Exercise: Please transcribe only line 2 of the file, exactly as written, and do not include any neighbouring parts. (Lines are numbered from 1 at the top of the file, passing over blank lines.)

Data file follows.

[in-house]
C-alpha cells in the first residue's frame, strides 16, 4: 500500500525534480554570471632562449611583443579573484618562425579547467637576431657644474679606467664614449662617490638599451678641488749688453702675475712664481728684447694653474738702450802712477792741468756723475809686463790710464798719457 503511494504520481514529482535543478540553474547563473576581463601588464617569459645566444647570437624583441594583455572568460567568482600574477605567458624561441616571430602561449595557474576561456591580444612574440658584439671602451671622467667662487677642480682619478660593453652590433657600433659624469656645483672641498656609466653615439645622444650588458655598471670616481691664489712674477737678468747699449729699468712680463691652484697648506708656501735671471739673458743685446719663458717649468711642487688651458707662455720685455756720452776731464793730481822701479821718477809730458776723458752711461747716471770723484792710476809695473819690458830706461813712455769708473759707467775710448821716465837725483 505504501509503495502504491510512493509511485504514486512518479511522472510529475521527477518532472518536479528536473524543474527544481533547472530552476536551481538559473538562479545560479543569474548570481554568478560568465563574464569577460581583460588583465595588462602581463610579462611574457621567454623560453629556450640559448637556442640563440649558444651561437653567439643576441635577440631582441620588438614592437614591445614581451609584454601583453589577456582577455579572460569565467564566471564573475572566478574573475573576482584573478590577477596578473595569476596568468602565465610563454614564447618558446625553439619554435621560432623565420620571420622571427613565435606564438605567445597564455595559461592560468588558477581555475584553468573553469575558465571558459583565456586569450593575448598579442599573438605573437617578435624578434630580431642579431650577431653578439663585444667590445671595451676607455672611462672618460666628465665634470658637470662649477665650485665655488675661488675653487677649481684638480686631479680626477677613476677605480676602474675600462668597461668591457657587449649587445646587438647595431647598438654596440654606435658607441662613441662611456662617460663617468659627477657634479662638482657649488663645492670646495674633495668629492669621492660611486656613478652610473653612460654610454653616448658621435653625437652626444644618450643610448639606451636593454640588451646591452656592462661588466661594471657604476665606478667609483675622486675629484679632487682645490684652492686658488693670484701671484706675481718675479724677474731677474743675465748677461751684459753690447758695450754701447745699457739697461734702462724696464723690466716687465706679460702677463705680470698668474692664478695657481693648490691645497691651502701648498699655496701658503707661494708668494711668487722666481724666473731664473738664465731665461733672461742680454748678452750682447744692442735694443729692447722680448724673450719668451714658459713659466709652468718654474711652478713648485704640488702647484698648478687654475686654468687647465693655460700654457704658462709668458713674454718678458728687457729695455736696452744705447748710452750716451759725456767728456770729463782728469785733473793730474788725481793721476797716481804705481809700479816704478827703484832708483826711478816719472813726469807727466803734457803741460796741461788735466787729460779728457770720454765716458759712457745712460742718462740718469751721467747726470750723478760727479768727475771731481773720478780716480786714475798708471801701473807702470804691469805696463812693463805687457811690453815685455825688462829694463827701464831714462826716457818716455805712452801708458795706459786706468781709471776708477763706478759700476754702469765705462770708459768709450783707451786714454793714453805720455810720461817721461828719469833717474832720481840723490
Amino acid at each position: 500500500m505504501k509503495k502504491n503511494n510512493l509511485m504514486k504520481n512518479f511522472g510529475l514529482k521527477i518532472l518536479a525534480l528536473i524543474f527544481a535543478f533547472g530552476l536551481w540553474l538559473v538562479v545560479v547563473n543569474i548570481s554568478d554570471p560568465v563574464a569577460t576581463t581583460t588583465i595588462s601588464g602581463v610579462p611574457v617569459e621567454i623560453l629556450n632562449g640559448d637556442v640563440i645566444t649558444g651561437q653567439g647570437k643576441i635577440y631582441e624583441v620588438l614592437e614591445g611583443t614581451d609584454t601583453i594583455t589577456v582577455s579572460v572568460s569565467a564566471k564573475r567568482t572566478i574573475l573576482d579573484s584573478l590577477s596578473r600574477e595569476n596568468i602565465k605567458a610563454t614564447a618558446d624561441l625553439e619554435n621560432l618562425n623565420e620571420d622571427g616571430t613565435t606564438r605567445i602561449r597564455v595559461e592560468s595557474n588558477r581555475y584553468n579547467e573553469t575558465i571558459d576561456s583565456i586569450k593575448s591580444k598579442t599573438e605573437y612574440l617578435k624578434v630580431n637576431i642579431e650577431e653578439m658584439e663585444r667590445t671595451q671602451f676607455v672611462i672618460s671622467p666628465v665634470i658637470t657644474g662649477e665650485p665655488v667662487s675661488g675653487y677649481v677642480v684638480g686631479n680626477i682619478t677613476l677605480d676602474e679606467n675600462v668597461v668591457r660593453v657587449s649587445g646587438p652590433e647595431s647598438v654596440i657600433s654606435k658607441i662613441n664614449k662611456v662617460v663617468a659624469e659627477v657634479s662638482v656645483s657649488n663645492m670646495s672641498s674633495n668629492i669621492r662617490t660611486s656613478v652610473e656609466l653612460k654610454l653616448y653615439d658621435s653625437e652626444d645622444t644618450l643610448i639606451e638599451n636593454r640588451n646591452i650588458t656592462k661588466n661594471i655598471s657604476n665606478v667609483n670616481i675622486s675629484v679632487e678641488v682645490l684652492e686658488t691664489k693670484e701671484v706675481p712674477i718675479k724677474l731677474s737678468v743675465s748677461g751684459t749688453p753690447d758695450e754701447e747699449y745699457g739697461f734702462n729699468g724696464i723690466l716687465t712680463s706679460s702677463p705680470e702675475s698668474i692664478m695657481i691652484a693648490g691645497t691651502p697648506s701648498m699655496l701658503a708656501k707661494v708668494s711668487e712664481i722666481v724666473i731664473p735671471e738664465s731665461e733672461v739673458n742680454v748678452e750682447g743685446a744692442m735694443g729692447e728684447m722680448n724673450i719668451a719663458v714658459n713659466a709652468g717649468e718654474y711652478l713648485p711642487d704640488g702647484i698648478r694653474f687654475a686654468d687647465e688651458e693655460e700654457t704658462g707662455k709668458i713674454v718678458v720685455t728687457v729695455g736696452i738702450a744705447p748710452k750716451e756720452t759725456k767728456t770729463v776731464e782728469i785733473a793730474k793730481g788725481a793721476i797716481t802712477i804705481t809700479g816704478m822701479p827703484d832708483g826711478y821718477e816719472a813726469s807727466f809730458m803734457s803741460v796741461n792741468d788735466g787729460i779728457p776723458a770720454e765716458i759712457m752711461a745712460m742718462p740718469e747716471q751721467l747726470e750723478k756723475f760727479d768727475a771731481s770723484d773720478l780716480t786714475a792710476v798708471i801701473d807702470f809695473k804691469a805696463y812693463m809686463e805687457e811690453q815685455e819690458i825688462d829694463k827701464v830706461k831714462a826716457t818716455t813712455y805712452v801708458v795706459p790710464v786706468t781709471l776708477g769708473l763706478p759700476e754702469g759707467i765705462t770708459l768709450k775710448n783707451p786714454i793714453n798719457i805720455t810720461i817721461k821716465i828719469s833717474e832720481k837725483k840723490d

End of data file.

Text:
C-alpha cells in the first residue's frame, strides 16, 4: 500500500525534480554570471632562449611583443579573484618562425579547467637576431657644474679606467664614449662617490638599451678641488749688453702675475712664481728684447694653474738702450802712477792741468756723475809686463790710464798719457 503511494504520481514529482535543478540553474547563473576581463601588464617569459645566444647570437624583441594583455572568460567568482600574477605567458624561441616571430602561449595557474576561456591580444612574440658584439671602451671622467667662487677642480682619478660593453652590433657600433659624469656645483672641498656609466653615439645622444650588458655598471670616481691664489712674477737678468747699449729699468712680463691652484697648506708656501735671471739673458743685446719663458717649468711642487688651458707662455720685455756720452776731464793730481822701479821718477809730458776723458752711461747716471770723484792710476809695473819690458830706461813712455769708473759707467775710448821716465837725483 505504501509503495502504491510512493509511485504514486512518479511522472510529475521527477518532472518536479528536473524543474527544481533547472530552476536551481538559473538562479545560479543569474548570481554568478560568465563574464569577460581583460588583465595588462602581463610579462611574457621567454623560453629556450640559448637556442640563440649558444651561437653567439643576441635577440631582441620588438614592437614591445614581451609584454601583453589577456582577455579572460569565467564566471564573475572566478574573475573576482584573478590577477596578473595569476596568468602565465610563454614564447618558446625553439619554435621560432623565420620571420622571427613565435606564438605567445597564455595559461592560468588558477581555475584553468573553469575558465571558459583565456586569450593575448598579442599573438605573437617578435624578434630580431642579431650577431653578439663585444667590445671595451676607455672611462672618460666628465665634470658637470662649477665650485665655488675661488675653487677649481684638480686631479680626477677613476677605480676602474675600462668597461668591457657587449649587445646587438647595431647598438654596440654606435658607441662613441662611456662617460663617468659627477657634479662638482657649488663645492670646495674633495668629492669621492660611486656613478652610473653612460654610454653616448658621435653625437652626444644618450643610448639606451636593454640588451646591452656592462661588466661594471657604476665606478667609483675622486675629484679632487682645490684652492686658488693670484701671484706675481718675479724677474731677474743675465748677461751684459753690447758695450754701447745699457739697461734702462724696464723690466716687465706679460702677463705680470698668474692664478695657481693648490691645497691651502701648498699655496701658503707661494708668494711668487722666481724666473731664473738664465731665461733672461742680454748678452750682447744692442735694443729692447722680448724673450719668451714658459713659466709652468718654474711652478713648485704640488702647484698648478687654475686654468687647465693655460700654457704658462709668458713674454718678458728687457729695455736696452744705447748710452750716451759725456767728456770729463782728469785733473793730474788725481793721476797716481804705481809700479816704478827703484832708483826711478816719472813726469807727466803734457803741460796741461788735466787729460779728457770720454765716458759712457745712460742718462740718469751721467747726470750723478760727479768727475771731481773720478780716480786714475798708471801701473807702470804691469805696463812693463805687457811690453815685455825688462829694463827701464831714462826716457818716455805712452801708458795706459786706468781709471776708477763706478759700476754702469765705462770708459768709450783707451786714454793714453805720455810720461817721461828719469833717474832720481840723490